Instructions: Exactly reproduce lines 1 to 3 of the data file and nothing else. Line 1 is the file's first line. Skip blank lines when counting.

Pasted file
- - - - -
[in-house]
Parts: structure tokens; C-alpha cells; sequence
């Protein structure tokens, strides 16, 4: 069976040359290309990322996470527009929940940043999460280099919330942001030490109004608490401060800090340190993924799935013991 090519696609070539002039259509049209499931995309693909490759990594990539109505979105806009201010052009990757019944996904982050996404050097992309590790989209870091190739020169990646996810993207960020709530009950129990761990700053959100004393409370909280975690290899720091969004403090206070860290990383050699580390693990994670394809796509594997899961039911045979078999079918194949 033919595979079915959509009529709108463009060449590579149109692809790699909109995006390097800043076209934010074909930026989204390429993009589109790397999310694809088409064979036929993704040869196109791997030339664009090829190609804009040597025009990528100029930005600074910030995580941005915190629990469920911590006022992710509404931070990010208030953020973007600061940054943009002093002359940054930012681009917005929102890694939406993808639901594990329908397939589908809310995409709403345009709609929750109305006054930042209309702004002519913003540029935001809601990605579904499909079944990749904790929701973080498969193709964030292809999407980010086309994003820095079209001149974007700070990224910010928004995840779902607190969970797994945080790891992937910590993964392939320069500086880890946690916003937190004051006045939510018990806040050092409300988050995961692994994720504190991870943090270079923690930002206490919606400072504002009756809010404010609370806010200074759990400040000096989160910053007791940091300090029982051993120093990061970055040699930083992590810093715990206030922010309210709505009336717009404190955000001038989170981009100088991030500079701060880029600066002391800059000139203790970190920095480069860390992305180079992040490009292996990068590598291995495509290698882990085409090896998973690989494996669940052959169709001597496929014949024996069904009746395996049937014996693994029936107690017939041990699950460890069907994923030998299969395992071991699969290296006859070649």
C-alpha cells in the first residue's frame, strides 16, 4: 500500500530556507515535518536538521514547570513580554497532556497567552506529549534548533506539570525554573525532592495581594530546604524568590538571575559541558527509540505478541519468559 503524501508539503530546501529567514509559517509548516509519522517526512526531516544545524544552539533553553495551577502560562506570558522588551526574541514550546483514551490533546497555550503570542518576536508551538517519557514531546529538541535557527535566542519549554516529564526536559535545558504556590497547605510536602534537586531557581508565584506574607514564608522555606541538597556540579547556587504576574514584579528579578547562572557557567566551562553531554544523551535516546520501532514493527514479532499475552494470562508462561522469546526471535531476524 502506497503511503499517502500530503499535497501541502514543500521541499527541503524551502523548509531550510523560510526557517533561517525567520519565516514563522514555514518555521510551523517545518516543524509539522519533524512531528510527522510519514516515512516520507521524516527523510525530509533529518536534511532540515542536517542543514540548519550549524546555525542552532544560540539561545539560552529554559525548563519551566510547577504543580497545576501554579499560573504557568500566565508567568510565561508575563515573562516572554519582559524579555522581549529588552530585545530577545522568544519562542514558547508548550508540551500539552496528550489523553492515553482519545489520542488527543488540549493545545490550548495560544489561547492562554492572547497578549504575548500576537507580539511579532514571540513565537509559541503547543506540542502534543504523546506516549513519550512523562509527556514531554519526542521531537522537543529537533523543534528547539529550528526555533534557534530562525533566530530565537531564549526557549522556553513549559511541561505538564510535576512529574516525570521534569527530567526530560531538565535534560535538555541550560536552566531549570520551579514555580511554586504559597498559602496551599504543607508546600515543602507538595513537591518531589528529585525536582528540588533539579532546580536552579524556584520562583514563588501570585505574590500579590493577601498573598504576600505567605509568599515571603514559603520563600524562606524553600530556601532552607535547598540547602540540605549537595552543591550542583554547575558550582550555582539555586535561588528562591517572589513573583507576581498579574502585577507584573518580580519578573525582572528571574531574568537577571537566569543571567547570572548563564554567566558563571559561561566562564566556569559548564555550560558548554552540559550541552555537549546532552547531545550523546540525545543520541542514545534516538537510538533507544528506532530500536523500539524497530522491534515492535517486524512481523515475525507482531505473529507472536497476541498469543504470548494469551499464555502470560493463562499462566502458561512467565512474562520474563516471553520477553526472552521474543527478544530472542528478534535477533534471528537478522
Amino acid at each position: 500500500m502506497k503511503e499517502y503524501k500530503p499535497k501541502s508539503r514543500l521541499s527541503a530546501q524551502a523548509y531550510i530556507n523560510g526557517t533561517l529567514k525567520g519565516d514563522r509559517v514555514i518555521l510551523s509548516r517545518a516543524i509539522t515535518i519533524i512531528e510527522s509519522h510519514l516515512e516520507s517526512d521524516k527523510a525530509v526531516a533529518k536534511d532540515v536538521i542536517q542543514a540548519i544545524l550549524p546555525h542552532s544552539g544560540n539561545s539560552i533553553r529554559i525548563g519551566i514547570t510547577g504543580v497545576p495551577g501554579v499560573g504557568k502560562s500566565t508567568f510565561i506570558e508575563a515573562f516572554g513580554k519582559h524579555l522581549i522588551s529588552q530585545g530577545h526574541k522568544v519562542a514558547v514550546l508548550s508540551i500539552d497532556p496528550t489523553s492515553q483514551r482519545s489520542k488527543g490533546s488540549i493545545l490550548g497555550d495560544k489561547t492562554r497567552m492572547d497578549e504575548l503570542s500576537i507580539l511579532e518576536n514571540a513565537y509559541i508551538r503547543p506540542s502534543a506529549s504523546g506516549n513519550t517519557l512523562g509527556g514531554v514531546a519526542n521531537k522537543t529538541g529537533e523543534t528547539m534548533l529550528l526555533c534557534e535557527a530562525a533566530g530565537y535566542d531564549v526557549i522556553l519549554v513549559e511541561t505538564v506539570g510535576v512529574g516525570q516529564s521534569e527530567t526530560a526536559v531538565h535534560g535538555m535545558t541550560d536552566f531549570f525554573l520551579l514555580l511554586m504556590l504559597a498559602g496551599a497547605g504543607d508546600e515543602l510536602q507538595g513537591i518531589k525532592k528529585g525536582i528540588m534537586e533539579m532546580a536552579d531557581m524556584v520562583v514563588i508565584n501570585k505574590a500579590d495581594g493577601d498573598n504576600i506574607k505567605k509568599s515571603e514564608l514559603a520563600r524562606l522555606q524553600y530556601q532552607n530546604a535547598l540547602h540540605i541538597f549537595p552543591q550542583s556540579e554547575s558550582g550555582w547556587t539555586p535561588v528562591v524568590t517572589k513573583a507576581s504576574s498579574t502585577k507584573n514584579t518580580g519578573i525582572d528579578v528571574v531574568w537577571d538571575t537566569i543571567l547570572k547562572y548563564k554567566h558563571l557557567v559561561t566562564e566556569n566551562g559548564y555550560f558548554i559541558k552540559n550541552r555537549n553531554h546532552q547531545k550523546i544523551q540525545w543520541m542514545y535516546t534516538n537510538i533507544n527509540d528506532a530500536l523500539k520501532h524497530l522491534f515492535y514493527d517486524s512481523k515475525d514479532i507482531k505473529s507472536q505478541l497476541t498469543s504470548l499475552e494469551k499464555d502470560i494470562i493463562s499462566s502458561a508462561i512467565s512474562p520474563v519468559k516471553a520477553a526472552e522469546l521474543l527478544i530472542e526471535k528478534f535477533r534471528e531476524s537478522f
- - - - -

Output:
[in-house]
Parts: structure tokens; C-alpha cells; sequence
């Protein structure tokens, strides 16, 4: 069976040359290309990322996470527009929940940043999460280099919330942001030490109004608490401060800090340190993924799935013991 090519696609070539002039259509049209499931995309693909490759990594990539109505979105806009201010052009990757019944996904982050996404050097992309590790989209870091190739020169990646996810993207960020709530009950129990761990700053959100004393409370909280975690290899720091969004403090206070860290990383050699580390693990994670394809796509594997899961039911045979078999079918194949 033919595979079915959509009529709108463009060449590579149109692809790699909109995006390097800043076209934010074909930026989204390429993009589109790397999310694809088409064979036929993704040869196109791997030339664009090829190609804009040597025009990528100029930005600074910030995580941005915190629990469920911590006022992710509404931070990010208030953020973007600061940054943009002093002359940054930012681009917005929102890694939406993808639901594990329908397939589908809310995409709403345009709609929750109305006054930042209309702004002519913003540029935001809601990605579904499909079944990749904790929701973080498969193709964030292809999407980010086309994003820095079209001149974007700070990224910010928004995840779902607190969970797994945080790891992937910590993964392939320069500086880890946690916003937190004051006045939510018990806040050092409300988050995961692994994720504190991870943090270079923690930002206490919606400072504002009756809010404010609370806010200074759990400040000096989160910053007791940091300090029982051993120093990061970055040699930083992590810093715990206030922010309210709505009336717009404190955000001038989170981009100088991030500079701060880029600066002391800059000139203790970190920095480069860390992305180079992040490009292996990068590598291995495509290698882990085409090896998973690989494996669940052959169709001597496929014949024996069904009746395996049937014996693994029936107690017939041990699950460890069907994923030998299969395992071991699969290296006859070649």